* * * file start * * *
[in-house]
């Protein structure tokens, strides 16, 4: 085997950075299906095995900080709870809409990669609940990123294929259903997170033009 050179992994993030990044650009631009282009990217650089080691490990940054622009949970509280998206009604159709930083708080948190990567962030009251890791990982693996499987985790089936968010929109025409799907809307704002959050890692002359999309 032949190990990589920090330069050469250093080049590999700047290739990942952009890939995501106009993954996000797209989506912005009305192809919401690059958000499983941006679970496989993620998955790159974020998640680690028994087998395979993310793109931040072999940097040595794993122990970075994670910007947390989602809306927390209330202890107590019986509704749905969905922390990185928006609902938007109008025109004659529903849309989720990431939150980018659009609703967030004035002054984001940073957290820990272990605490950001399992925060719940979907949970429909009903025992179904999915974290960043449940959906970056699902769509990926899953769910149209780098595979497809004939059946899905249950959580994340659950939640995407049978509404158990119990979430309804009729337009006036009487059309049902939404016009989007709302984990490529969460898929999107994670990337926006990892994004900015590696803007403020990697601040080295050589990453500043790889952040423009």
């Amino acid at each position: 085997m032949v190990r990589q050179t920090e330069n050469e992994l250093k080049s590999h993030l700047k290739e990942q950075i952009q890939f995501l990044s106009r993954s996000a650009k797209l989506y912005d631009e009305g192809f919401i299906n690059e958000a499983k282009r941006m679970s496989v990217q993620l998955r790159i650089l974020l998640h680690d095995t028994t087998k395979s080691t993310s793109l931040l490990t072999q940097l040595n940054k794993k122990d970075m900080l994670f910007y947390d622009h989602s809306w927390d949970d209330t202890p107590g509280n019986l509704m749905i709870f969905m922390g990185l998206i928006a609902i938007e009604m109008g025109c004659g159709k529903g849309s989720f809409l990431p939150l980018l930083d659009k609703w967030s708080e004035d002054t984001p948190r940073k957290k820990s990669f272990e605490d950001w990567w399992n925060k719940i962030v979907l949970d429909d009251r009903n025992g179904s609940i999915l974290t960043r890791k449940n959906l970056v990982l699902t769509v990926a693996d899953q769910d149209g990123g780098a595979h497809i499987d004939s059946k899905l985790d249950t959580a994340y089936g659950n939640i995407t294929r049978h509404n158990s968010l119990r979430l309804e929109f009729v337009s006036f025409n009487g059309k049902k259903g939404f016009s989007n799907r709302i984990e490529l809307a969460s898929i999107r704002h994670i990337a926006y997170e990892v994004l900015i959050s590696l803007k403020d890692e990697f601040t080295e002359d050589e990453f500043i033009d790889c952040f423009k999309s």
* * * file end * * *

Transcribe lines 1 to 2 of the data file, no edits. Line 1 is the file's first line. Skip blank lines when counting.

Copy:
[in-house]
């Protein structure tokens, strides 16, 4: 085997950075299906095995900080709870809409990669609940990123294929259903997170033009 050179992994993030990044650009631009282009990217650089080691490990940054622009949970509280998206009604159709930083708080948190990567962030009251890791990982693996499987985790089936968010929109025409799907809307704002959050890692002359999309 032949190990990589920090330069050469250093080049590999700047290739990942952009890939995501106009993954996000797209989506912005009305192809919401690059958000499983941006679970496989993620998955790159974020998640680690028994087998395979993310793109931040072999940097040595794993122990970075994670910007947390989602809306927390209330202890107590019986509704749905969905922390990185928006609902938007109008025109004659529903849309989720990431939150980018659009609703967030004035002054984001940073957290820990272990605490950001399992925060719940979907949970429909009903025992179904999915974290960043449940959906970056699902769509990926899953769910149209780098595979497809004939059946899905249950959580994340659950939640995407049978509404158990119990979430309804009729337009006036009487059309049902939404016009989007709302984990490529969460898929999107994670990337926006990892994004900015590696803007403020990697601040080295050589990453500043790889952040423009």